Academic journal article Journal of Contemporary Athletics

Rivalry among Teams and Conferences in Intercollegiate Athletics: Does a Conference Pride Phenomenon Exist?

Academic journal article Journal of Contemporary Athletics

Rivalry among Teams and Conferences in Intercollegiate Athletics: Does a Conference Pride Phenomenon Exist?

Article excerpt

Introduction

For a long time fans of intercollegiate athletics have argued the merits of their favorite teams compared to rival teams and opponents within a conference and on the national stage. This can be explained by social identity theory (SIT), which states that people will display in-group bias in order to have their group positively compare to others, through which they can also positively compare to others on an individual basis (Festinger, 1954, Tajfel, 1974). In this SIT example, the team a person follows represents an in-group, and opposing or rival teams represent various out-groups. Additionally, a conference that a team belongs to can also represent a larger in-group for a fan (Havard, Wann, & Ryan, 2013). For this reason, it makes sense that fans also argue the merits of the conference their favorite teams belongs to, displaying in-group bias against comparable conferences. One example of such behavior is the SEC, SEC chant by fans near the end of a victorious football game played between schools of the Southeastern Conference (SEC) and other affiliated conferences.

The belief that a fan's favorite team competes in a prestigious or comparably superior conference, whether academic or athletic, can drive many fans to voice their support of the associated conference (extended in-group) and derogation of other conferences (out-group). In fact, fans in conferences across the NCAA landscape identify an aspect of their conference to argue superiority over others, whether that is football in the SEC, basketball in the Atlantic Coast Conference (ACC), or academics in the Big Ten, which raises the question whether such a phenomenon as conference pride exists in intercollegiate athletics.

Investigation into conference pride is compounded by the recent conference realignment phenomenon in intercollegiate athletics, in which many schools chose to change their conference affiliation. For example, Texas A&M University and the University of Missouri left the Big 12 Conference (Big 12) to join the SEC in 2012. In reaction, the Big 12 added Texas Christian University from the Mountain West Conference, along with West Virginia University from the Big East Conference. Many administrators claim that changing conferences will positively impact the school, and much of the public discussion on conference realignment has focused on the amount of revenue a team can receive by joining a new conference. Qualitative investigation with fans of teams changing athletic conferences found they believed their favorite team was joining a more prestigious conference than the one the team was leaving (Havard & Eddy, 2013). Further, the authors found that the level of conference pride fans exhibited during conference realignment almost exclusively was directed toward the new conference and fans typically derogated the conference the favorite team was leaving. Additionally, fans of teams changing athletic conferences showed less animosity toward an anticipated rival in the conference their favorite team was joining than the current rival in the conference the team was leaving (Havard, Wann et al., 2013).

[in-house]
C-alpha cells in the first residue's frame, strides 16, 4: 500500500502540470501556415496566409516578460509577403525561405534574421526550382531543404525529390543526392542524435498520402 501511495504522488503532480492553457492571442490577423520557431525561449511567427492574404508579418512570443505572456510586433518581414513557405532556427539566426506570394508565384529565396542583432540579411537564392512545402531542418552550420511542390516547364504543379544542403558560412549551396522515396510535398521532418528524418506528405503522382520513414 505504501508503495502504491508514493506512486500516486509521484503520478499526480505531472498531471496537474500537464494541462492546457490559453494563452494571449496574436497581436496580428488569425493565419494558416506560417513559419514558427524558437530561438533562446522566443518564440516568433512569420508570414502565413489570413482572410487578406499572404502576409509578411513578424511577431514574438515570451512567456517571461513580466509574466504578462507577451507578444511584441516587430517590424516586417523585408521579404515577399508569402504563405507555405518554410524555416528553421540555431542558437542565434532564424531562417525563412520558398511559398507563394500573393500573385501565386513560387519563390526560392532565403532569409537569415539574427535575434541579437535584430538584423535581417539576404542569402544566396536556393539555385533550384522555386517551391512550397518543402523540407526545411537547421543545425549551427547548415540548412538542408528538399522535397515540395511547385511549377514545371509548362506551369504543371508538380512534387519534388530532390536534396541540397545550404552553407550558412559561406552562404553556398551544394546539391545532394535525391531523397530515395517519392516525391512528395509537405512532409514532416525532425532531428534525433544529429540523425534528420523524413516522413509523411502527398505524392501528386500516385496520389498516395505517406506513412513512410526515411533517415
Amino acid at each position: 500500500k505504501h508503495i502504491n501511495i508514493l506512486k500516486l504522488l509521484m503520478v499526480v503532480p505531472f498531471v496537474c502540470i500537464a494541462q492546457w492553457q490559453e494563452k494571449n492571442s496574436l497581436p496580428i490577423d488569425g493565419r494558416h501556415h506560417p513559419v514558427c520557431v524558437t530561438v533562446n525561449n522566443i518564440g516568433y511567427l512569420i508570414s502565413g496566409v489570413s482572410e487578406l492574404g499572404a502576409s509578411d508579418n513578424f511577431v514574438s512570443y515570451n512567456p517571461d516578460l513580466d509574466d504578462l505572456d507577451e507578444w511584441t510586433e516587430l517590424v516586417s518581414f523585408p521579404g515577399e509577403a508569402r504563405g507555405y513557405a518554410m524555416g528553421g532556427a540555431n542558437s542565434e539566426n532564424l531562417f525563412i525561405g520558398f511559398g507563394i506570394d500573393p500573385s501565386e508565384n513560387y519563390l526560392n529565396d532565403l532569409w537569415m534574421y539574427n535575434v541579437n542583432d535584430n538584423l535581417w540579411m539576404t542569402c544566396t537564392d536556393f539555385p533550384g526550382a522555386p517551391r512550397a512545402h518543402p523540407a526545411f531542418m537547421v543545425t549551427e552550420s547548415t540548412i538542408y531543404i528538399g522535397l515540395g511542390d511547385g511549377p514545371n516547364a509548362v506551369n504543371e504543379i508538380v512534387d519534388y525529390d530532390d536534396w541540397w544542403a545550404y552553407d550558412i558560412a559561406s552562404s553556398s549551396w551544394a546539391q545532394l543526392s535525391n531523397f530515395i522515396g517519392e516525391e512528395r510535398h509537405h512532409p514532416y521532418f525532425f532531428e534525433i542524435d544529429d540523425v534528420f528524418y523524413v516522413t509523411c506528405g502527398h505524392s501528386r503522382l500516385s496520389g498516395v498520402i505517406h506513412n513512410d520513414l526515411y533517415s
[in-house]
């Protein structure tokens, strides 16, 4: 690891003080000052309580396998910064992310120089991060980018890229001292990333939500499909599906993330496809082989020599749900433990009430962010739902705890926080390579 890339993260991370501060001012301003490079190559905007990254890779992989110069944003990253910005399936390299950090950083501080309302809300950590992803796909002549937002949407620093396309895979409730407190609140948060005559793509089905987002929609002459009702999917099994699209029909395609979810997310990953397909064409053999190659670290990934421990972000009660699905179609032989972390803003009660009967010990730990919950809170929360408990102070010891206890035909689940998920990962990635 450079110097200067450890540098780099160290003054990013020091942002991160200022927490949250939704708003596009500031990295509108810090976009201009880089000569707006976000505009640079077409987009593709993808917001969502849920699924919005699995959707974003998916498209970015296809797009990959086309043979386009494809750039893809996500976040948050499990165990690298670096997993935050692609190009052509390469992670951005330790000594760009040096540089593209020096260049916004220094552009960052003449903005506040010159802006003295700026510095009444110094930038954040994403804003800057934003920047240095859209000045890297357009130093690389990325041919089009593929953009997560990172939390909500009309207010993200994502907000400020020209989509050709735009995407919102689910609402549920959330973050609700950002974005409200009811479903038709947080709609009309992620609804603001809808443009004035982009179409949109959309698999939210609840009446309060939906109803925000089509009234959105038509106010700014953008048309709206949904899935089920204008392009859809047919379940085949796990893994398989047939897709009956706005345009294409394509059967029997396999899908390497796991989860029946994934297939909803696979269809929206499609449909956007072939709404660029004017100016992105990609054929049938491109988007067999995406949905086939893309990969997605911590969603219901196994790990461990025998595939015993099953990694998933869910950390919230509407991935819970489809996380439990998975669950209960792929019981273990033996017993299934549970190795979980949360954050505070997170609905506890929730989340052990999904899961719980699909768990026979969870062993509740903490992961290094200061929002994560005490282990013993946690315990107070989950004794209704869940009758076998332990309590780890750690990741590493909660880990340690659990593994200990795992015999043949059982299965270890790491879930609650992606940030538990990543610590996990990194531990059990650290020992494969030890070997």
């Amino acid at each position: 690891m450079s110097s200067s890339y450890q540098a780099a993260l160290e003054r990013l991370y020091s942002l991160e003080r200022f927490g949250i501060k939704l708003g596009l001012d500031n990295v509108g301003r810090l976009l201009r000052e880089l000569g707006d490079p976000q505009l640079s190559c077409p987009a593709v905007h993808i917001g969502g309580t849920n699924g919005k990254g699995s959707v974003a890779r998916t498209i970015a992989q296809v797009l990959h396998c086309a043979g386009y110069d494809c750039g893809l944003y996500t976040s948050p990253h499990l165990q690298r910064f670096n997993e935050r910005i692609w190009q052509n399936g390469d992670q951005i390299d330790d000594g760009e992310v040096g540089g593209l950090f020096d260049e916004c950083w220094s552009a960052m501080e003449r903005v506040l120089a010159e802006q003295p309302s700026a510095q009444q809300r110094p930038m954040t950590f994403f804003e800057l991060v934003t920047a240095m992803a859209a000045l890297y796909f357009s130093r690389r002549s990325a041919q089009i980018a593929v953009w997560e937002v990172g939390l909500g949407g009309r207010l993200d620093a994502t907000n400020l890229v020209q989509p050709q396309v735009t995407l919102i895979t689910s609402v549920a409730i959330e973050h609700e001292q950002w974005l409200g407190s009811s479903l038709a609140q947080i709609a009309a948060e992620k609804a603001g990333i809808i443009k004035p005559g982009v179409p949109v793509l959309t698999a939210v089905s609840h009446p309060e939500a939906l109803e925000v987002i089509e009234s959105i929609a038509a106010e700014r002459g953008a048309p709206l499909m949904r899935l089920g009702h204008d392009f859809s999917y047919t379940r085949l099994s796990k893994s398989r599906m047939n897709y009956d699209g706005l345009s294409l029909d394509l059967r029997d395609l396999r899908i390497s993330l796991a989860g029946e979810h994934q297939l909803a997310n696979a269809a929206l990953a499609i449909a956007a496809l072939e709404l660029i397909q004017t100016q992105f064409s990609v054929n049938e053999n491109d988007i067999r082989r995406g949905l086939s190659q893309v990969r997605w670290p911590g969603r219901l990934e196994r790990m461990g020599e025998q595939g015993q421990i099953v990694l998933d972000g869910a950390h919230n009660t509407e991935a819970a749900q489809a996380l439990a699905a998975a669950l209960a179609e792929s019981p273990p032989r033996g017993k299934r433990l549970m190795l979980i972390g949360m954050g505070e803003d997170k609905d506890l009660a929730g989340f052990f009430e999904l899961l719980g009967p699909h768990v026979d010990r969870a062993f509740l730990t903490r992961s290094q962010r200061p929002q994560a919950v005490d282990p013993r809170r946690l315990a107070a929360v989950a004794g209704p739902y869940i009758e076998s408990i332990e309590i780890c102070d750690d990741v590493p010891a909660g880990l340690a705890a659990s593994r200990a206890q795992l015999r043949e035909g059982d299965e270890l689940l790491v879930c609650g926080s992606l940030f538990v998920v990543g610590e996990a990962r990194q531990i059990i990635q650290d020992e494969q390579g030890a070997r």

However, currently no research exists that empirically identifies a conference pride phenomenon. Asking fans their perceptions of the conference their favorite team competes in may yield interesting results, but more in-depth investigation into such a potential phenomenon should be conducted. One possible place to begin investigation into the presence of a conference pride phenomenon would be to measure how fans feel about the opposing and rival teams within their favorite team's conference. This chapter is such a beginning, and measures whether significant differences in fan perceptions of the biggest rival exist between various favorite teams and conferences in intercollegiate athletics. Investigating these questions will allow researchers to determine if further study into fan differences in rival perceptions exist among intercollegiate athletics conferences is warranted, and will also assist practitioners to identify differences in rival perceptions among intercollegiate athletics teams and conferences. …

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